Katie Loeb, 57, cocktail pioneer
Miss Loeb helped usher in the modern era of the Philadelphia cocktail and bartending scene.
Katie Melynda Loeb, 57, who helped usher in the modern era of the Philadelphia cocktail and bartending scene, died of cancer Saturday, Dec. 8, at Penn Hospice at Rittenhouse.
Miss Loeb’s natural talents as a wit and connector of people were on abundant display in her final days. Though Miss Loeb was heavily medicated to free her of pain, her room hosted a parade of friends from what friend Barbara Spector called the “civilian world" and from the restaurant community, playing Stevie Wonder music and telling stories.
Before her illness took a more serious turn, “she always put a brave face" on it, said cousin Antonio Arroyo, her closest relative. “She didn’t want a pity party.”
“When life gave her lemons, she made limoncello,” Spector said. “Her light burned so brightly. She truly loved people. She didn’t consider herself to have isolated pockets of friends; she wanted all of her friends to be friends with each other.”
Miss Loeb, who grew up as an only child in Teaneck, N.J., came to Philadelphia in 1979 to attend the University of Pennsylvania. Spector, a junior, was among her early friends.
“The minute I saw her, I knew I wanted to be friends with her,” Spector said.
Spector said the corporate world “was not a good fit for her.” While still in college, she and Miss Loeb had visited a Spanish restaurant in Greenwich Village and sampled the white-wine sangria. “She said, ‘I can make that,’” Spector said. “And that was the start of that.”
Over the years, Miss Loeb — who was briefly married in 1999 — worked seemingly everywhere: for Neil Stein at his restaurants, including Rouge and Avenue B; at Chick’s Wine Bar; at the speakeasy-style bar Emmanuelle; and at Amada, where she devised the red sangria recipe that is still poured.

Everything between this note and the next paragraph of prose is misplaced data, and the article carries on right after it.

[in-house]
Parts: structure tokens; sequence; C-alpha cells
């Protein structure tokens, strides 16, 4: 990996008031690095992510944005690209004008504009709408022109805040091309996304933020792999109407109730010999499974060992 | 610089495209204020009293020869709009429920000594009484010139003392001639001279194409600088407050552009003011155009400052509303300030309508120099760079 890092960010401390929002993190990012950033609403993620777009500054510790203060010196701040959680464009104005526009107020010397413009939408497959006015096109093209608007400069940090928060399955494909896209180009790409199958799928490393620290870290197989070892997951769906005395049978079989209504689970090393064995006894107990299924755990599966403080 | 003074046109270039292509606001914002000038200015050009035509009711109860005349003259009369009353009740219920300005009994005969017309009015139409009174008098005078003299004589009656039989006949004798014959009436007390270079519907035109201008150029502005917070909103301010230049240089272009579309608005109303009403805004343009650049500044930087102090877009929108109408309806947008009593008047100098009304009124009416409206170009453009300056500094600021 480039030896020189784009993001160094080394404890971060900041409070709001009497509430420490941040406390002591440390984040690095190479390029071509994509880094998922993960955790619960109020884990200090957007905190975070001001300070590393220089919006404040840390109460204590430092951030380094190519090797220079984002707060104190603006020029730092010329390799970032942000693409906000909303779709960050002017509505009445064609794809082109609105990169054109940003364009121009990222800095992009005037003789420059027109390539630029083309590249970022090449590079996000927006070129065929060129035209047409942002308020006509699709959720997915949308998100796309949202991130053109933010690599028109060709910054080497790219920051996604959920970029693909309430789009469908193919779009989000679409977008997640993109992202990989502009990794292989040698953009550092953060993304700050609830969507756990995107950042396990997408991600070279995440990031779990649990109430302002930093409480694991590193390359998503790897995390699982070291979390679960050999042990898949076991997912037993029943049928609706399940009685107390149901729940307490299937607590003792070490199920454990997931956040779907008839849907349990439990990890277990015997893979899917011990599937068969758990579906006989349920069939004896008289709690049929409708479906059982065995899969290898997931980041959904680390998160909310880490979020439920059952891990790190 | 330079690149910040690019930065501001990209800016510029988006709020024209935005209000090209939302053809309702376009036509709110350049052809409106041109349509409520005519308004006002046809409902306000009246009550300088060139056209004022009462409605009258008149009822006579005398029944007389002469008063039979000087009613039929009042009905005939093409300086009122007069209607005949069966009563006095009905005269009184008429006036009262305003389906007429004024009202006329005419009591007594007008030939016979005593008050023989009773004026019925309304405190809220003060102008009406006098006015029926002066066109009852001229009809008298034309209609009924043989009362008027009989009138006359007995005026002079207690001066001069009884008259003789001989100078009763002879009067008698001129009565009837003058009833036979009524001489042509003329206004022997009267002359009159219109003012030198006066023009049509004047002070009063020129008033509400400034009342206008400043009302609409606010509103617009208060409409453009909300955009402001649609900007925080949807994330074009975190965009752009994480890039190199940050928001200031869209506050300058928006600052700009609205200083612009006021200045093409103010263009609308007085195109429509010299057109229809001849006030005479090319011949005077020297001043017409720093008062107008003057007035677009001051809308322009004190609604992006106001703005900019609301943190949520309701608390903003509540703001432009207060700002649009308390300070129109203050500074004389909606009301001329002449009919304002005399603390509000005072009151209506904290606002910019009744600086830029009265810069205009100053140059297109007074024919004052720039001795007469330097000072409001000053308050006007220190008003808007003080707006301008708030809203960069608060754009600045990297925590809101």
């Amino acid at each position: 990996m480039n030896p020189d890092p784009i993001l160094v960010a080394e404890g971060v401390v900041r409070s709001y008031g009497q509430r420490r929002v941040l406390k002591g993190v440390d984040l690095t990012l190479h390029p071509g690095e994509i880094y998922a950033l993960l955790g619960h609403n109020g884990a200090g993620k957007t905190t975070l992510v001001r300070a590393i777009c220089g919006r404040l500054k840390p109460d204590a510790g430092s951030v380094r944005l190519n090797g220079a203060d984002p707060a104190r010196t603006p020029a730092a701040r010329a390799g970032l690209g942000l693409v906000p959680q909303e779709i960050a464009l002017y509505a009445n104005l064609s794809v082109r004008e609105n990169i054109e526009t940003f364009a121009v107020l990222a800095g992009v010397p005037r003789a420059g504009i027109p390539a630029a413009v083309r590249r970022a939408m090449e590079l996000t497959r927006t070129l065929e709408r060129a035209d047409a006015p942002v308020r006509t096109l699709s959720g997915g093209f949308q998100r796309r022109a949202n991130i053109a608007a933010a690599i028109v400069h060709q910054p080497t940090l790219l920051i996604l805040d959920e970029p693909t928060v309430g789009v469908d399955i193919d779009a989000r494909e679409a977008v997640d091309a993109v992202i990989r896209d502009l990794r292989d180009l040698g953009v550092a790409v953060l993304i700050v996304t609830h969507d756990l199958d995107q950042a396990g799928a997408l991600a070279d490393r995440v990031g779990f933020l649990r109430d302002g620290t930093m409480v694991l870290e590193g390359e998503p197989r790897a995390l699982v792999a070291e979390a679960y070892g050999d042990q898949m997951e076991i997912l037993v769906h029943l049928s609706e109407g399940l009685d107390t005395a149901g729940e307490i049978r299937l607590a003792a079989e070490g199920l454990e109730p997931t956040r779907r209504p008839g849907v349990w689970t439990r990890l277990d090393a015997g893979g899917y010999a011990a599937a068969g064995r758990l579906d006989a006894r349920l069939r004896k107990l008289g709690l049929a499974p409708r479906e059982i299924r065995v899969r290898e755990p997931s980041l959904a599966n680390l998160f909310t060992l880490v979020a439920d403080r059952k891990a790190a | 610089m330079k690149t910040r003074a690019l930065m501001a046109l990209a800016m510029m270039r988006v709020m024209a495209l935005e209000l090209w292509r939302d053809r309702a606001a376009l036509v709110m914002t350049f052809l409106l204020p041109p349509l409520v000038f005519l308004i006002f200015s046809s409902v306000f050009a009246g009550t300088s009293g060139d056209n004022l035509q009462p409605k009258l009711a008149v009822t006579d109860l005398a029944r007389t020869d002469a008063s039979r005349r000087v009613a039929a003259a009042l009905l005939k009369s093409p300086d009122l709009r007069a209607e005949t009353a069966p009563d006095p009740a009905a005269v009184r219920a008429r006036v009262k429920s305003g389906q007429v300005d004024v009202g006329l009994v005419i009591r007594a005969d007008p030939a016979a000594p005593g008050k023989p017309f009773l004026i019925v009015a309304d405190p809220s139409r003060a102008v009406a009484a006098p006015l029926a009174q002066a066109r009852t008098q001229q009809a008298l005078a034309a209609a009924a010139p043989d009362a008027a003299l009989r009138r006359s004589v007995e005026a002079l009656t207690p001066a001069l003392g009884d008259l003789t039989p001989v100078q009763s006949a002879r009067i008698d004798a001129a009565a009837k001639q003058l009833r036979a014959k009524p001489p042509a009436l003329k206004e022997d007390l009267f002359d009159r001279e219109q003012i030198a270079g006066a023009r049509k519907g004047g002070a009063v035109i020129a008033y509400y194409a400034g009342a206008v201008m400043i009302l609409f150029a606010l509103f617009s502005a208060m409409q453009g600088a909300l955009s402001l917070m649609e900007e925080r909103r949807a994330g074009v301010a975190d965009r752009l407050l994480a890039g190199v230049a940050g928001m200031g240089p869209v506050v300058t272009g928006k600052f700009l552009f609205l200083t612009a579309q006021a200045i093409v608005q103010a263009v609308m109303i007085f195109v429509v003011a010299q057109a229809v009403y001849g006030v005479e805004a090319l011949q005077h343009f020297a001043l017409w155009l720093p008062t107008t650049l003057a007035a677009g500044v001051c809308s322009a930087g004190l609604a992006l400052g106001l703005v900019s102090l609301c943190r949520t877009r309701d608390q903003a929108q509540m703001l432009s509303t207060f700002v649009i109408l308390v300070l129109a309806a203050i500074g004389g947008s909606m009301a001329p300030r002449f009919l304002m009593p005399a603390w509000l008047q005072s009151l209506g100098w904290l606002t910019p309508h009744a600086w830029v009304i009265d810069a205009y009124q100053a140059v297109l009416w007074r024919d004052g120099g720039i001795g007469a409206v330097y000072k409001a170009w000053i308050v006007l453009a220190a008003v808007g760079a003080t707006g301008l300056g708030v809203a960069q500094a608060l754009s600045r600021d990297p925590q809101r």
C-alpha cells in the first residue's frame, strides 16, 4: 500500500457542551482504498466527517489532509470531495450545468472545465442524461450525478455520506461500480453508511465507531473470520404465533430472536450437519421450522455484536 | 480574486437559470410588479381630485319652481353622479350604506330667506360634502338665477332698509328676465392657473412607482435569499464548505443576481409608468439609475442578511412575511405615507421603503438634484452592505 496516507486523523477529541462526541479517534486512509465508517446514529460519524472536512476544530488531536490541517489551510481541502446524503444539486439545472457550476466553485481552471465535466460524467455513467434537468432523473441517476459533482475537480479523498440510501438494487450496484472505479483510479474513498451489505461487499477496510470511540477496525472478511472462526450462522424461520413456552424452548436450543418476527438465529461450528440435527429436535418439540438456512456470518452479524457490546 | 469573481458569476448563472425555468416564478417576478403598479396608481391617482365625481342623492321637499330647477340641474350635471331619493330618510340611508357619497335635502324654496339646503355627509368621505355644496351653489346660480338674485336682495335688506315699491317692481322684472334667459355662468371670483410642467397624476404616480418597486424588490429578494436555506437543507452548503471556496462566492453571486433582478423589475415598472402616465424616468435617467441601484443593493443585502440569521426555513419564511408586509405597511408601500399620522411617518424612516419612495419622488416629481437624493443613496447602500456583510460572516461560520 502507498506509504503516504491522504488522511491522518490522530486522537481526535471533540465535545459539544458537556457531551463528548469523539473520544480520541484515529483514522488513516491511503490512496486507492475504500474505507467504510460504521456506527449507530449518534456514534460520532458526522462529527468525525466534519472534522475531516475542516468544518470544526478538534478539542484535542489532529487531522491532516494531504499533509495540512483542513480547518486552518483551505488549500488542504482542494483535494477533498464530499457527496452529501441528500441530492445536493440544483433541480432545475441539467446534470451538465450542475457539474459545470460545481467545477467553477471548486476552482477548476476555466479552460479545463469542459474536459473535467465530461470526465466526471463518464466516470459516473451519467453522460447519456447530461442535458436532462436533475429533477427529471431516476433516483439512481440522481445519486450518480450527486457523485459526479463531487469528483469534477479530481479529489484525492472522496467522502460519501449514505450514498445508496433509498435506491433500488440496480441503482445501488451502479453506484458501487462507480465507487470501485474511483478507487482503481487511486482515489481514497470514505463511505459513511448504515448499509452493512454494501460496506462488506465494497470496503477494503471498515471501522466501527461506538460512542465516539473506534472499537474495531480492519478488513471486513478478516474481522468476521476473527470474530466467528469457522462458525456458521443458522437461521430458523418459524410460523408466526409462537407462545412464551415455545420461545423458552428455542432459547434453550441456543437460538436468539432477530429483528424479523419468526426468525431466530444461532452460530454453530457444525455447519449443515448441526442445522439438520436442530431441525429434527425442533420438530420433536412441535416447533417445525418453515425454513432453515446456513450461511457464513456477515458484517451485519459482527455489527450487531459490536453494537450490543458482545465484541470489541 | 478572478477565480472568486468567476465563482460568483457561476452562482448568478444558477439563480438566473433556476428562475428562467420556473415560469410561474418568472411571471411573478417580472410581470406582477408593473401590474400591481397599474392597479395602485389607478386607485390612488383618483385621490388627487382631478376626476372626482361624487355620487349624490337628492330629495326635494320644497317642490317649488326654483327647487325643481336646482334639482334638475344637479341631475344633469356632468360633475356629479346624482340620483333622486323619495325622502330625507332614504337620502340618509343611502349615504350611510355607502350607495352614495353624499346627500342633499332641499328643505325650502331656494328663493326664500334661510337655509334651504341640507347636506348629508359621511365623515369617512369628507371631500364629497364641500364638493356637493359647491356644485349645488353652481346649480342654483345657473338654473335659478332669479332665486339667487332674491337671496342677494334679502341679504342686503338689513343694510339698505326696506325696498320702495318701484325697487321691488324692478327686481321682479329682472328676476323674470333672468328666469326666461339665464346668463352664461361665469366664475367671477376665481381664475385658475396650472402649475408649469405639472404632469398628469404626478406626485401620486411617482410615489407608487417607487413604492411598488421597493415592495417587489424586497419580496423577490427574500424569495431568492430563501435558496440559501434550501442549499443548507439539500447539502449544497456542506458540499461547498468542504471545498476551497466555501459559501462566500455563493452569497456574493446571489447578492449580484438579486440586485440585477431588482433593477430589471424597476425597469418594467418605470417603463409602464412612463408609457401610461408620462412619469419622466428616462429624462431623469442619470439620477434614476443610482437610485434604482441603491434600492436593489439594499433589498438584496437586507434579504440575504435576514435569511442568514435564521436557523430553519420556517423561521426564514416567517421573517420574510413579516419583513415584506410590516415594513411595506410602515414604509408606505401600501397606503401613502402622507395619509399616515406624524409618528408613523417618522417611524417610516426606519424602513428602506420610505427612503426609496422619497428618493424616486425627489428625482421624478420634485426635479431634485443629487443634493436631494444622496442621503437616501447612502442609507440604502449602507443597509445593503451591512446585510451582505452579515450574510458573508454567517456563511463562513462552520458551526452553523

She called herself “Mama Bear,” overseeing bartenders young enough to be her children.
Her specialties included a lime cordial that substitutes for the typical Rose’s mixer, which she likened to “lime-flavored furniture polish.” As Fireball, the cinnamon-flavored whiskey, became popular, Miss Loeb created a version called PyroBlast. To ordinary Canadian VO whiskey, she added her own syrup of cinnamon sticks, star anise, allspice, red pepper flakes, cloves, and organic, food-grade cinnamon oil.
She also wrote a cocktail book in 2012 called Shake, Stir, Pour, with a foreword by chef Jose Garces.
She had a soft touch for charities, and lent her skills to fund-raising events in the region. Her friends, in turn, launched a GoFundMe campaign to defray medical and funeral expenses. Spector suggested that donations also could be made to the Philadelphia Animal Welfare Society (PAWS). Miss Loeb’s two cats have been adopted by a friend.
A graveside service will begin at noon Wednesday, Dec. 12, at Fernwood Cemetery, 6501 E. Baltimore Ave., Lansdowne. Friends are planning a tribute in early 2019.